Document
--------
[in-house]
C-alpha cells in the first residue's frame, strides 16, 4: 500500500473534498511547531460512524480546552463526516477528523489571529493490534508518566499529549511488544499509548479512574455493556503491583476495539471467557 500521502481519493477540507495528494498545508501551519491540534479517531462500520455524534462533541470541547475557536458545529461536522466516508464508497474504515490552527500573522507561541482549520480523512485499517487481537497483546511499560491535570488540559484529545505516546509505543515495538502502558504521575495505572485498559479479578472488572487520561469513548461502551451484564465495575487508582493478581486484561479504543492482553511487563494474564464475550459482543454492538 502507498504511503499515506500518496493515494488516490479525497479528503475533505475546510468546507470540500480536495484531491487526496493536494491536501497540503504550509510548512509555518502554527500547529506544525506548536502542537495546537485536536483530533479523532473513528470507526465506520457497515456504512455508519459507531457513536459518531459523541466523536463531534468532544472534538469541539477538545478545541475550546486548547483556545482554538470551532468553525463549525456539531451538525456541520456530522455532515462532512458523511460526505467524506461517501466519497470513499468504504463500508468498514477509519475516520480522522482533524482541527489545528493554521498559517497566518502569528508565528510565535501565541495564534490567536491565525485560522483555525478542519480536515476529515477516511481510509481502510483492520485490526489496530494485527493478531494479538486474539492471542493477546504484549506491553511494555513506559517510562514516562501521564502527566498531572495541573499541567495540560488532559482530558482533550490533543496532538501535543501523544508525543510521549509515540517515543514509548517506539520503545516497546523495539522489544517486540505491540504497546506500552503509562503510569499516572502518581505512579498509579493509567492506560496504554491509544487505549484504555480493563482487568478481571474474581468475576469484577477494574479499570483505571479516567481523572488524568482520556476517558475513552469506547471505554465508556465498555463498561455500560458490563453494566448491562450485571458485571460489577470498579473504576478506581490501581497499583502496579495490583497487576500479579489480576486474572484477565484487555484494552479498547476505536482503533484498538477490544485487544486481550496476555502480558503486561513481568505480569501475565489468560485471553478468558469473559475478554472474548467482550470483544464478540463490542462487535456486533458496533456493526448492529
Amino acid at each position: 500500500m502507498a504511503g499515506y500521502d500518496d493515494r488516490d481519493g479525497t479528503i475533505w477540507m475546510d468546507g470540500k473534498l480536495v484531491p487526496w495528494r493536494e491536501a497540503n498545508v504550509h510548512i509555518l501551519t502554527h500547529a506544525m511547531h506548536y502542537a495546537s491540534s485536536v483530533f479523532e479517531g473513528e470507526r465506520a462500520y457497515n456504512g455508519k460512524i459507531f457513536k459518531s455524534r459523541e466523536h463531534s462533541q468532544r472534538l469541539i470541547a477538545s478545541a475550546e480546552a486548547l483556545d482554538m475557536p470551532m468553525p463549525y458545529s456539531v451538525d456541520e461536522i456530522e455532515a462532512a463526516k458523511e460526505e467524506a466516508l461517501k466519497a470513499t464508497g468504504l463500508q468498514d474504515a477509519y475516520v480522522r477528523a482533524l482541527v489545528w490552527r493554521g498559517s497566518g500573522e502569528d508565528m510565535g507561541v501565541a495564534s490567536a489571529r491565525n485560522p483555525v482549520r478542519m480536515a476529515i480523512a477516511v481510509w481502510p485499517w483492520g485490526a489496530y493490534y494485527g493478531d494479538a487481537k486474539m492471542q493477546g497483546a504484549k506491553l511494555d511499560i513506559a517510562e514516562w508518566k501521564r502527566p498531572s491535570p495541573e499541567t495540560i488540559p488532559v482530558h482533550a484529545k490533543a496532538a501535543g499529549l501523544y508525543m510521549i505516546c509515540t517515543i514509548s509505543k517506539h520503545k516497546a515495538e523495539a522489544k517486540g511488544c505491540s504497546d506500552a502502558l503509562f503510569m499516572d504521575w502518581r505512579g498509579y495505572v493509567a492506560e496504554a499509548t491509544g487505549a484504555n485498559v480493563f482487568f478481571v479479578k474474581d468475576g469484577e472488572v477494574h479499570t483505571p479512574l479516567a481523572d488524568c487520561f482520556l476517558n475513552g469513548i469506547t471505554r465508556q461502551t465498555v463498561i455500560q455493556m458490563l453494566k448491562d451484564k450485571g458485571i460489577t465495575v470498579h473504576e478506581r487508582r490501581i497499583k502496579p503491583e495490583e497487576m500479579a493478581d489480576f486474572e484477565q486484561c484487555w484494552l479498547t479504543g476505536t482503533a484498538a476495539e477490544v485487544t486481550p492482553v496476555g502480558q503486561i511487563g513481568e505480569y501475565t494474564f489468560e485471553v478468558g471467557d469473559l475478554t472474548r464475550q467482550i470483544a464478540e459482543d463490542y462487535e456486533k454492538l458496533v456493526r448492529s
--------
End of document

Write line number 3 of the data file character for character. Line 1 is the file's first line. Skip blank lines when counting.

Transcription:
Amino acid at each position: 500500500m502507498a504511503g499515506y500521502d500518496d493515494r488516490d481519493g479525497t479528503i475533505w477540507m475546510d468546507g470540500k473534498l480536495v484531491p487526496w495528494r493536494e491536501a497540503n498545508v504550509h510548512i509555518l501551519t502554527h500547529a506544525m511547531h506548536y502542537a495546537s491540534s485536536v483530533f479523532e479517531g473513528e470507526r465506520a462500520y457497515n456504512g455508519k460512524i459507531f457513536k459518531s455524534r459523541e466523536h463531534s462533541q468532544r472534538l469541539i470541547a477538545s478545541a475550546e480546552a486548547l483556545d482554538m475557536p470551532m468553525p463549525y458545529s456539531v451538525d456541520e461536522i456530522e455532515a462532512a463526516k458523511e460526505e467524506a466516508l461517501k466519497a470513499t464508497g468504504l463500508q468498514d474504515a477509519y475516520v480522522r477528523a482533524l482541527v489545528w490552527r493554521g498559517s497566518g500573522e502569528d508565528m510565535g507561541v501565541a495564534s490567536a489571529r491565525n485560522p483555525v482549520r478542519m480536515a476529515i480523512a477516511v481510509w481502510p485499517w483492520g485490526a489496530y493490534y494485527g493478531d494479538a487481537k486474539m492471542q493477546g497483546a504484549k506491553l511494555d511499560i513506559a517510562e514516562w508518566k501521564r502527566p498531572s491535570p495541573e499541567t495540560i488540559p488532559v482530558h482533550a484529545k490533543a496532538a501535543g499529549l501523544y508525543m510521549i505516546c509515540t517515543i514509548s509505543k517506539h520503545k516497546a515495538e523495539a522489544k517486540g511488544c505491540s504497546d506500552a502502558l503509562f503510569m499516572d504521575w502518581r505512579g498509579y495505572v493509567a492506560e496504554a499509548t491509544g487505549a484504555n485498559v480493563f482487568f478481571v479479578k474474581d468475576g469484577e472488572v477494574h479499570t483505571p479512574l479516567a481523572d488524568c487520561f482520556l476517558n475513552g469513548i469506547t471505554r465508556q461502551t465498555v463498561i455500560q455493556m458490563l453494566k448491562d451484564k450485571g458485571i460489577t465495575v470498579h473504576e478506581r487508582r490501581i497499583k502496579p503491583e495490583e497487576m500479579a493478581d489480576f486474572e484477565q486484561c484487555w484494552l479498547t479504543g476505536t482503533a484498538a476495539e477490544v485487544t486481550p492482553v496476555g502480558q503486561i511487563g513481568e505480569y501475565t494474564f489468560e485471553v478468558g471467557d469473559l475478554t472474548r464475550q467482550i470483544a464478540e459482543d463490542y462487535e456486533k454492538l458496533v456493526r448492529s